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though. Ime,

infalliblyour Recoverys France, mat a better Clima

Very protect I wo

gether. If, as I believe, the Air of a better Clime, as the southern Part of France, may be thought useful for your Recovery, thither I would go with you infallibly; and it is very probable we might get the Dean with us, who is in that abandoned State already which I shall shortly be, as to other Cares and Duties. Dear Gay be as chearsul as your Suff'rings will permit: God is a better Friend than a Court: Even any honest Man is better. I promise you my entire Friendship in all Events, heartily praying for your Recovery.

Your, &c. P. S. Do not write, if you are ever so able: The Doctor tells me all.

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· With scornful Mien, and various Tofs of Air,

Fantastick, vain, and infolently fair ;
Grandeur intoxicates her giddy Brain,
She looks Ambition, and she moves Difdain.
Far other Carriage grac'd her Virgin Life,
But charming Gumley's loft in P_Ity's Wife:
Not greater Arrogance in him we find,
And this Conjunction swells at last her Mind.
O could the Sire, renown'd in Glass, produce
One faithful Mirrour for his Daughter's Use,


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Now we must speak no more of Mr. Gay at Court, nor in Favour with any that ow'd any Dependance to it:. Yet was he not left without Friends; the Duke and Dutchess of Queensberry took him to their kind and noble Protection, and he was encourag'd as well by the great Reputation, as well as Profit he had receiv'd from the Beggars Opera, to write a Sequel to it. The Beggars Opera had indeed met with incredible Success, much of which was owing to the Squibs that were thrown at the Court, and many of which, of right appertain'd to Mr. Pope. The Song of Peeachum, the Thief-catcher, was offer'd to the Publick, as follows:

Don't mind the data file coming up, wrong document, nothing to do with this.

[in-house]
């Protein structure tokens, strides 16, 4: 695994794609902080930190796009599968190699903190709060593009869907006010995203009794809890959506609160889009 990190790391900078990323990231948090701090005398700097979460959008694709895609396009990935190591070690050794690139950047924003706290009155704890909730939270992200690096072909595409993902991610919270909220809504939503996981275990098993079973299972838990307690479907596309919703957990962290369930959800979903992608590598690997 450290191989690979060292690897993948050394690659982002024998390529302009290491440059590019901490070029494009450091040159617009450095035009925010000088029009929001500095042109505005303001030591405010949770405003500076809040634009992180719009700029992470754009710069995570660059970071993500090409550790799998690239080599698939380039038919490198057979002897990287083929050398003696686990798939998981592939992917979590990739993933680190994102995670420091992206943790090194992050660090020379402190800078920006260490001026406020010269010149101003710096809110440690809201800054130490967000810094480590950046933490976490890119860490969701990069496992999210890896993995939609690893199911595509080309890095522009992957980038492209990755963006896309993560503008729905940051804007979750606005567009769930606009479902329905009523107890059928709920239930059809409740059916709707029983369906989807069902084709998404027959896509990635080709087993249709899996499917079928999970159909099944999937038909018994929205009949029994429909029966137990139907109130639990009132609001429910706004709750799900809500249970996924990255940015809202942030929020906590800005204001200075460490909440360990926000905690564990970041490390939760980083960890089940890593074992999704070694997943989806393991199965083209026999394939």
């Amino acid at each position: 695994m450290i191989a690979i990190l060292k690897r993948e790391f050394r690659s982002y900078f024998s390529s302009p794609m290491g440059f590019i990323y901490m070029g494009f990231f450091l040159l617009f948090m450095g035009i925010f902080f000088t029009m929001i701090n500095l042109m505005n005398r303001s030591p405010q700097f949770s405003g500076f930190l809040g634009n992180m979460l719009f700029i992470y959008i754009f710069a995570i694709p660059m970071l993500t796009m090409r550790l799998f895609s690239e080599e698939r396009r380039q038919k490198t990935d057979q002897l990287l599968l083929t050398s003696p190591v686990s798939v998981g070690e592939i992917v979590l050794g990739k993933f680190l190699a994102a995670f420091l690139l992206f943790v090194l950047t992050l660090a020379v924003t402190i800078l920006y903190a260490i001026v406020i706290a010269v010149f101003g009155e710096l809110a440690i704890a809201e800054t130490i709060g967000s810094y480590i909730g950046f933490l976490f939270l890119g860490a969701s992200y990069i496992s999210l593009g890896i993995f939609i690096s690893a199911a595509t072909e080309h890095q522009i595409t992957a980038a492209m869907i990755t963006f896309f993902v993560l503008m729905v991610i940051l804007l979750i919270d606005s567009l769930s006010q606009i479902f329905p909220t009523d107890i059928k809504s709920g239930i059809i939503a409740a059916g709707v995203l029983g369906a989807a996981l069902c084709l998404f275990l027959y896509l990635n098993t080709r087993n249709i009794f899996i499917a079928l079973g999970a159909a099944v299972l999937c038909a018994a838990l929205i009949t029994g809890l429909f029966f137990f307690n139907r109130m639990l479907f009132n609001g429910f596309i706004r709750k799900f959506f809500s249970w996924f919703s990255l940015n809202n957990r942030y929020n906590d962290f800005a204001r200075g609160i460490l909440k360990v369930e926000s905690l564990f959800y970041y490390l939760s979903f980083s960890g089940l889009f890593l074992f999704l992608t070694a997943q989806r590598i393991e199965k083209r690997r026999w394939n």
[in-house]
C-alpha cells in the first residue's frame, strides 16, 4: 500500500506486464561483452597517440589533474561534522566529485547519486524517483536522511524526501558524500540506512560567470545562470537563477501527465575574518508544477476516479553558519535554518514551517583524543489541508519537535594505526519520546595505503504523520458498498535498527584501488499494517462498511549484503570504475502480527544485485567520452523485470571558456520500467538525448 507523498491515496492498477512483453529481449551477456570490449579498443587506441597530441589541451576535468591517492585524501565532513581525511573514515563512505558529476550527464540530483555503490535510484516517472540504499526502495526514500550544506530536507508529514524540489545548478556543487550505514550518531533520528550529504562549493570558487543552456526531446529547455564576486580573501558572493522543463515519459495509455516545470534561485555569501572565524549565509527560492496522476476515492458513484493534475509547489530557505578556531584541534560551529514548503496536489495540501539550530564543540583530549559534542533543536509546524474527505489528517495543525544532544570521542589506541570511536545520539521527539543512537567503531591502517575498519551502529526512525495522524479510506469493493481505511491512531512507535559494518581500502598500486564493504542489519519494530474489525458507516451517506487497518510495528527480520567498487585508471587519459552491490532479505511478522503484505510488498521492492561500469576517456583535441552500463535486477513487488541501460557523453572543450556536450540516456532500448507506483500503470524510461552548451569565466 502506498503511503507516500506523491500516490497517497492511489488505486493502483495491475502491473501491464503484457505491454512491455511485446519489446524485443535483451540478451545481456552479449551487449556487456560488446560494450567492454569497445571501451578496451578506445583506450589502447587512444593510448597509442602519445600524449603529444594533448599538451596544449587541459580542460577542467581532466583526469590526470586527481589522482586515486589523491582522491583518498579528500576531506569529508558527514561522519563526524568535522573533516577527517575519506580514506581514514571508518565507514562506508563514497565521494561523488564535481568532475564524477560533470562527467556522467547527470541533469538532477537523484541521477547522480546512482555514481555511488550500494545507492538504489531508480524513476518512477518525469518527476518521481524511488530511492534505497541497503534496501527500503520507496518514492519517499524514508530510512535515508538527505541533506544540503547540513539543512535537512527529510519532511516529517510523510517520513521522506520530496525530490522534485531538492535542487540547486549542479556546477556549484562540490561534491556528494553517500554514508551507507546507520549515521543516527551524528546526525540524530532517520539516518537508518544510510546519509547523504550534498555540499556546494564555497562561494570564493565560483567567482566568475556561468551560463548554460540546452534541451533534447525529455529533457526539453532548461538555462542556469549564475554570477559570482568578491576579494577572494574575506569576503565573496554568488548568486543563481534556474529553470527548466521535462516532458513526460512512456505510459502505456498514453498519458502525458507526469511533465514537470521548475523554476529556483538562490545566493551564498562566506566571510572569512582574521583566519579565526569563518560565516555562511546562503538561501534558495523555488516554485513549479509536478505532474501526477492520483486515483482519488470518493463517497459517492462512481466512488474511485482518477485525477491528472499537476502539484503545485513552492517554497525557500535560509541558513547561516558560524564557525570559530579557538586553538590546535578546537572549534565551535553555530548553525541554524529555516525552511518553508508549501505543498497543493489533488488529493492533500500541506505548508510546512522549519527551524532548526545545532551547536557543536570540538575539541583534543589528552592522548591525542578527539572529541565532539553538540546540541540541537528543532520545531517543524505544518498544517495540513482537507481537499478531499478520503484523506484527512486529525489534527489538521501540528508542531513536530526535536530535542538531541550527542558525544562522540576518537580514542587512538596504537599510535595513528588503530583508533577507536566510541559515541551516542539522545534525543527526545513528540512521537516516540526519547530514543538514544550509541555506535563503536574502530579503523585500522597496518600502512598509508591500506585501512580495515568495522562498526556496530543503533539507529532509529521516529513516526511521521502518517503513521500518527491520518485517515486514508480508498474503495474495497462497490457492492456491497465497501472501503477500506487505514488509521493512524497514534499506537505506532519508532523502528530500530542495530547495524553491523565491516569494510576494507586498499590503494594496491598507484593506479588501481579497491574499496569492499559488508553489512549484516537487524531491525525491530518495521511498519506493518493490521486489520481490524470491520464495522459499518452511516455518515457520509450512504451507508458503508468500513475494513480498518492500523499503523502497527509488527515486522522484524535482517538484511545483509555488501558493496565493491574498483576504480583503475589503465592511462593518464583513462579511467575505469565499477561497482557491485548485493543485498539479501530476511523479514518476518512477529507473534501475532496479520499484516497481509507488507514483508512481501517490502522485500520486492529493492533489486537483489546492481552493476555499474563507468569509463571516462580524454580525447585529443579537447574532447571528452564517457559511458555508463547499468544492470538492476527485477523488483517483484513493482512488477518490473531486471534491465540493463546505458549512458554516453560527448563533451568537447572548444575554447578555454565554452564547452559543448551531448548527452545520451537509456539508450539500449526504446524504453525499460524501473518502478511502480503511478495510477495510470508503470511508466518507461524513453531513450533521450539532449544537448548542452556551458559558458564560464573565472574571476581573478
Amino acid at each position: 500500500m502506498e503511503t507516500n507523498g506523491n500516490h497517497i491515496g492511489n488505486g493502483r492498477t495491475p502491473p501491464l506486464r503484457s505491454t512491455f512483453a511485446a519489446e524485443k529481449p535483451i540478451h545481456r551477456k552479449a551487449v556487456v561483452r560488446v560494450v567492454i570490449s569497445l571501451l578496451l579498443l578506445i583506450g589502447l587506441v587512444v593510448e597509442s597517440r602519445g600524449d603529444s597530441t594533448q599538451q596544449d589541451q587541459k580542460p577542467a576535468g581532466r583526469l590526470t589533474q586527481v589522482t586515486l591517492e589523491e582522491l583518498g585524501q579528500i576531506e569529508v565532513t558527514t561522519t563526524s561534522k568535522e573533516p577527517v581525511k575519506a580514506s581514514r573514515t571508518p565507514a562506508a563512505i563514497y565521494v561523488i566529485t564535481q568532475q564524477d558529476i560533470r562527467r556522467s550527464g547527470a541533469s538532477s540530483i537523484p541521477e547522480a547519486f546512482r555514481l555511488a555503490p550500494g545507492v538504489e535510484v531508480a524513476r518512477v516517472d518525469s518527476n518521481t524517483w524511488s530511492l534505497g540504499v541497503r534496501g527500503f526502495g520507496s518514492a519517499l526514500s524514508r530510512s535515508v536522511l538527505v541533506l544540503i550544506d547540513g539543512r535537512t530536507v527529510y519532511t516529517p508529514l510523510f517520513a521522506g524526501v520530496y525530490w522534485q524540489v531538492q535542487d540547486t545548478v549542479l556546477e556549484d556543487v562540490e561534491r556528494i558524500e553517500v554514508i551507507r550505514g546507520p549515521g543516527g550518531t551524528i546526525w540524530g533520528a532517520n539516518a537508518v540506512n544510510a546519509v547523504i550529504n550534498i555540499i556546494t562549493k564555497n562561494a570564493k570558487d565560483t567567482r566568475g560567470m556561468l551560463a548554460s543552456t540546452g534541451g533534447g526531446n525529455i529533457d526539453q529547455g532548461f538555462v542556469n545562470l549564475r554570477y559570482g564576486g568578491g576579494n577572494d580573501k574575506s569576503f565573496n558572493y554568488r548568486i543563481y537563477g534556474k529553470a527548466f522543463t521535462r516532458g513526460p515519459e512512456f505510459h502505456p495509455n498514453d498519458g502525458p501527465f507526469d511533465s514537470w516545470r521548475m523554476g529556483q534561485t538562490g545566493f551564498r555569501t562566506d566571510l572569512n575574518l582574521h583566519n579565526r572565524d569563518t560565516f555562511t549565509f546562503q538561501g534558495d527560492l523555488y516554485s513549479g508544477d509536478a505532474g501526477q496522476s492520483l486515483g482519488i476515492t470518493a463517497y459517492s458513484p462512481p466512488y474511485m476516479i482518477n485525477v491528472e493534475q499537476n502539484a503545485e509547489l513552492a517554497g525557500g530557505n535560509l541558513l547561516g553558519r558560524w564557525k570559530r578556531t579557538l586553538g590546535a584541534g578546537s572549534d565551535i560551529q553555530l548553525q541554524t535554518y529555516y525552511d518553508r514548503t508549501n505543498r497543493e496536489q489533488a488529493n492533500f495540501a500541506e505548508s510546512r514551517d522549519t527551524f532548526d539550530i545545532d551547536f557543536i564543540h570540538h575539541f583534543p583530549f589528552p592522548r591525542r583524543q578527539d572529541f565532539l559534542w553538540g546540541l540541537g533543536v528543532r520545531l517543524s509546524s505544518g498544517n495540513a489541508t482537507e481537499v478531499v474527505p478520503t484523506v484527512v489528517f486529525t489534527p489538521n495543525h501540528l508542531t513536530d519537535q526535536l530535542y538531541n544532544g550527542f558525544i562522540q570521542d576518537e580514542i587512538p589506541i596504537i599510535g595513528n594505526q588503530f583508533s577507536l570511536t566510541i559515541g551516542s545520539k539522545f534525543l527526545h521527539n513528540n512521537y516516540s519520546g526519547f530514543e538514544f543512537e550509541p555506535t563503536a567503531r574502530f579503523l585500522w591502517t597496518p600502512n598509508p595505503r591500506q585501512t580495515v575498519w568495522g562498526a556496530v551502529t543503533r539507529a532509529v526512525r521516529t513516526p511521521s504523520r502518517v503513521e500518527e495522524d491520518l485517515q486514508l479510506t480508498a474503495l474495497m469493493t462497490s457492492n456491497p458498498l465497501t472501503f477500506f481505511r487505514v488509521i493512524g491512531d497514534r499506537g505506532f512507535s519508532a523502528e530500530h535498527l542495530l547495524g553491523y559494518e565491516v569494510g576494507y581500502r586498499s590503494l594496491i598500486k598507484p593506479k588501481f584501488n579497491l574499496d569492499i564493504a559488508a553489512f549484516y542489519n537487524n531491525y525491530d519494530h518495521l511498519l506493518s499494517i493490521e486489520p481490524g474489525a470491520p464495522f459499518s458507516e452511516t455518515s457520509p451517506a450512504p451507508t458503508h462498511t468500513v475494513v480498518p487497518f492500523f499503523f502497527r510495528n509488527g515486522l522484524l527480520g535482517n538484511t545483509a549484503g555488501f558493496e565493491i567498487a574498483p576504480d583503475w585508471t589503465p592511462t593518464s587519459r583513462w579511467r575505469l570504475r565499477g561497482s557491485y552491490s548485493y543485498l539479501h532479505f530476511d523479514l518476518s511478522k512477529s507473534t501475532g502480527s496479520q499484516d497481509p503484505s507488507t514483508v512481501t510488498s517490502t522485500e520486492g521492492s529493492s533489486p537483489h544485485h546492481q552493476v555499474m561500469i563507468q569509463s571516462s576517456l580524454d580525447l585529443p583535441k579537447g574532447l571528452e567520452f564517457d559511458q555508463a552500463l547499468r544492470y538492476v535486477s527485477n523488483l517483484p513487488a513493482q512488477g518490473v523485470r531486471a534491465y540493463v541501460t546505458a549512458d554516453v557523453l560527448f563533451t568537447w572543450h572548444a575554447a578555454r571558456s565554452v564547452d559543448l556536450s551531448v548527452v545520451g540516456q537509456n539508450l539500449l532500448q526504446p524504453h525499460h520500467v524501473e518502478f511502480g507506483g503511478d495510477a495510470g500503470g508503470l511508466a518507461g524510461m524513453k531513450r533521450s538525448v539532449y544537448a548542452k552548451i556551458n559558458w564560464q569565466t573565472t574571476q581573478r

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This, before it was alter'd by Mr. Pope, was not fa
sharp, the two laft Lines only laying:
And there's many arrive to be Great,
By a Trade not more honest than mine.
And the Song of Mackeath after his being taken,

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into Protection, still upheld him, yet he could not bear this (to him) so very great a Disappointment, and on this Subject, not long after, he writes to Mr. Pope, who was so deeply concern’dat it, that he (being ill before) was made so much worse as to keep his Chamber many Weeks. Mr. Gay's Letter was thus :

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